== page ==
Tech – for Everyone

Tech Tips and Tricks & Advice – written in plain English.

New Rogue Uses Fake PC Magazine Review

Yesterday, the good folks at BleepingComputer posted removal instructions for a rogue antivirus (please see, Internet Plague – Rogue Antivirus) that is demonstrating a new behavior…

Quote: “Anti-virus-1 is a new rogue anti-spyware program from the same family as Antivirus 2010 and Antivirus 360. This program is promoted primarily through two methods. The first is through the use of advertisements that pretend to be online anti-malware scanners. These advertisements go through what appears to be a scan of your machine and then when finished, state that your computer is infected and that you should download Anti-virus-1 to protect yourself.

Remember, though, that this is just an advertisement and it has no way of knowing what is running on your computer. The second method that is used to promote this rogue is through the use of Trojans. When certain Trojans are installed on your computer they will display security alerts stating that your computer is infected or that you have some other security risk. When you click on these alerts, it will download and install Anti-virus-1 onto your computer…”

But that is not the new part, the new behavior adds entries to your HOSTS file so that if you go to any of a number of technology sites, including pcmag.com, you are instead brought to their site and are shown the malware author’s content. This content includes a doctored PCMag review of their fake anti-malware product.

For more on the story, click here.
And for removal instructions, click here.

A big tip of my geek hat to BleepingComputer.

Copyright 2007-9 © Tech Paul. All rights reserved. post to jaanix

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February 19, 2009 - Posted by | advice, anti-spyware, antivirus, computers, cyber crime, Internet scam, News, phraud, security, tech | , , , , , , , , , , , , , , , , , , , , , , , ,

6 Comments »

  1. This shows, once again, why folks need to LOCK their hosts file. There are lots of applications which make it easy to do this, including WinPatrol and Spybot Search & Destroy (both free).

    BM

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    Comment by Bill Mullins | February 19, 2009 | Reply

    • An excellent point. I thank you sir. Most anti-spyware programs have some form of “browser guard”, so the malware is hoping the victim is unprotected, or it has -as a first step – disabled the antivirus/anti-spyware it has found onboard.

      Since I use a fairly modern version of Windows (NTFS file system), I just navigate to it and right-click > select Properties > and place a check in the “read only” box.
      (The Windows Search tool will help you locate the HOSTS file.)

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      Comment by techpaul | February 19, 2009 | Reply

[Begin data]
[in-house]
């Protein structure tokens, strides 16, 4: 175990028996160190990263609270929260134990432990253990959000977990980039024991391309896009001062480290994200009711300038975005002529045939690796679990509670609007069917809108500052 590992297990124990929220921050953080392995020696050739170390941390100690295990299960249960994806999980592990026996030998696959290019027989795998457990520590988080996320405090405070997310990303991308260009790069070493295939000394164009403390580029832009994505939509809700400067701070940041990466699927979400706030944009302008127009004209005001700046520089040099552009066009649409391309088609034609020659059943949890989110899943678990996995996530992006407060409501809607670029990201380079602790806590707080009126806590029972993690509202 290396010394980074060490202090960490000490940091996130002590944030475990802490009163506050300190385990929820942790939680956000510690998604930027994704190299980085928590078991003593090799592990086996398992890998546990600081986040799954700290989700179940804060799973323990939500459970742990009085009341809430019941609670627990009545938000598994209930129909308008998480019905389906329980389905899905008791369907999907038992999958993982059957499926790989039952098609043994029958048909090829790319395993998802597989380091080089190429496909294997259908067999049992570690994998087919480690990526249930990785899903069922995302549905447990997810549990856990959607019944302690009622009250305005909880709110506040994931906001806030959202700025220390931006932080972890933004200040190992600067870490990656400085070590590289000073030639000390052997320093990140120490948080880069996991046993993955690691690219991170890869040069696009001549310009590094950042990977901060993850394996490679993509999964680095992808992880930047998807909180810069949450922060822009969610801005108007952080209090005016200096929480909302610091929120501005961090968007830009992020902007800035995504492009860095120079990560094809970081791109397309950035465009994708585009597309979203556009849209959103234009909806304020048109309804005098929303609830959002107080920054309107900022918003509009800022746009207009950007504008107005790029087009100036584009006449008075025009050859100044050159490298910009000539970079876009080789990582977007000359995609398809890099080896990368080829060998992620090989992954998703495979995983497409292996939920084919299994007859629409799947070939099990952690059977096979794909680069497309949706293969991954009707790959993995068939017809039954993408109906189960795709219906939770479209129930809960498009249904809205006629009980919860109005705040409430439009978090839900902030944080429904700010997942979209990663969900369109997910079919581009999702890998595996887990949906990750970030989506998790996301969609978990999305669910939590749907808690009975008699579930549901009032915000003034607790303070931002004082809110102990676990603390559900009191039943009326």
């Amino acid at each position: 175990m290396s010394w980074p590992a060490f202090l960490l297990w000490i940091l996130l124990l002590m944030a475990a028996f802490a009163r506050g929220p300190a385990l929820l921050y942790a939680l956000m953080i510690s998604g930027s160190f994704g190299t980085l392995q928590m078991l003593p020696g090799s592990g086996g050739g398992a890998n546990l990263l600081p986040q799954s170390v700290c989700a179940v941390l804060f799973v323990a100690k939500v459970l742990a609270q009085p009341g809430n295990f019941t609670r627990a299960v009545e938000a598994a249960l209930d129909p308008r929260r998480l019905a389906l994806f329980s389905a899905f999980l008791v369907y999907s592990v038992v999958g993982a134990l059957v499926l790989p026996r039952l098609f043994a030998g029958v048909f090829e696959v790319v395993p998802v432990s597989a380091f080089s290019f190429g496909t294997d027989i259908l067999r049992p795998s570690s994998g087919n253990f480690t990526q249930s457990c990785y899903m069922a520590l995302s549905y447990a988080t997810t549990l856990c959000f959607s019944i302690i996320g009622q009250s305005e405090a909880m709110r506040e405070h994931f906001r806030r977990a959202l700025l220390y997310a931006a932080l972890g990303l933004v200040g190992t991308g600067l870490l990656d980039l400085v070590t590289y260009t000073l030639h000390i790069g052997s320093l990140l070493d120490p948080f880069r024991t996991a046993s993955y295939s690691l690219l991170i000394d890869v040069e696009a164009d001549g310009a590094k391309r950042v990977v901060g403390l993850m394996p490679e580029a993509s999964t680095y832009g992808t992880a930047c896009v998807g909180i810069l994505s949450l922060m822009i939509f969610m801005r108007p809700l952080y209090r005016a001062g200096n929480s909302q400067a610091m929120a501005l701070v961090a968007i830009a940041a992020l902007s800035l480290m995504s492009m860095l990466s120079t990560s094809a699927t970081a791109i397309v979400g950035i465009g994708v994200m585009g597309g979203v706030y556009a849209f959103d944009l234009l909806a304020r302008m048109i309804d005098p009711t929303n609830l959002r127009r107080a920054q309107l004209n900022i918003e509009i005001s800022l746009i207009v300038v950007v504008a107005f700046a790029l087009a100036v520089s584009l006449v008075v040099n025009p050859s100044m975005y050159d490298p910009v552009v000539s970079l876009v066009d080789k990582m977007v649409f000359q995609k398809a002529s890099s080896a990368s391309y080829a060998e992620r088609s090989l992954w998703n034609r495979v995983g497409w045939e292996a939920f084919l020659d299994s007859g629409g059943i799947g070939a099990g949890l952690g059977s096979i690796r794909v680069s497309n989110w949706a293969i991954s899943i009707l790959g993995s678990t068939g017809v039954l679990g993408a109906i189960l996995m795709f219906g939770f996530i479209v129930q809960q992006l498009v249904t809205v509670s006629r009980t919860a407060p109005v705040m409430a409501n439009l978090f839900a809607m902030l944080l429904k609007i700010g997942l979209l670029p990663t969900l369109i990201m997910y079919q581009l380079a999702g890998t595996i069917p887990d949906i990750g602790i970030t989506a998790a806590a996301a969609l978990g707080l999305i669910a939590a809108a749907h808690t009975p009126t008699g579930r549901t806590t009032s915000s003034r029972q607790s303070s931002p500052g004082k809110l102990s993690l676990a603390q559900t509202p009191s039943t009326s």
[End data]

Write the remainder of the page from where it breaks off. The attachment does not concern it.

2. Yes, an excellent suggestion. Windows is a very capable system.

    Now the challenge is, to convince users to do as you have recommended.

    BM

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    Comment by Bill Mullins | February 19, 2009 | Reply

    • Well you and I are both trying – by presenting the information in a friendly way – on a daily basis. (Your website has been seen by not quite a million people now. I congratulate you sir!) As are many other writers.

      But just the other day I looked up “how many people use the Internet”, and most sources say over 1.5 billion (today, only to grow). And most experts agree that 80-90% of all those people are “computer illiterate”.
      And the PC has been around for almost 30 years. As have advice writers.

      It is my opinion that the average person simply hasn’t the time, the interest, nor the inclination to listen to “geek”, much less try to decipher it, and even less to try to implement it. Some solution has to be found that takes the responsibility for a secure computer, connecting to a safe Internet, out the user’s hands. Time has proven that only 10% or so will even try to “lock down” something on their machine. (Fear stops a lot who otherwise might be willing.. I imagine.)

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      Comment by techpaul | February 19, 2009 | Reply

  3. I agree, not many people will listen to “geek”, as you so rightly point out.

    On the other hand, you write in a manner that presents “geek” information in an “ungeek” way.

    Your readers are extremely lucky that you make such a great effort to help them deal with the intricacies of their computers.

    Keep slogging – your faithful readers depend on you.

    BM

    Like

    Comment by Bill Mullins | February 19, 2009 | Reply

    • Thank you. If we didn’t believe that educating users wasn’t an essential element of any solution … I guess we’d be blogging about our other activities and hobbies.
      (Yes folks, I do have other interests.)

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      Comment by techpaul | February 19, 2009 | Reply


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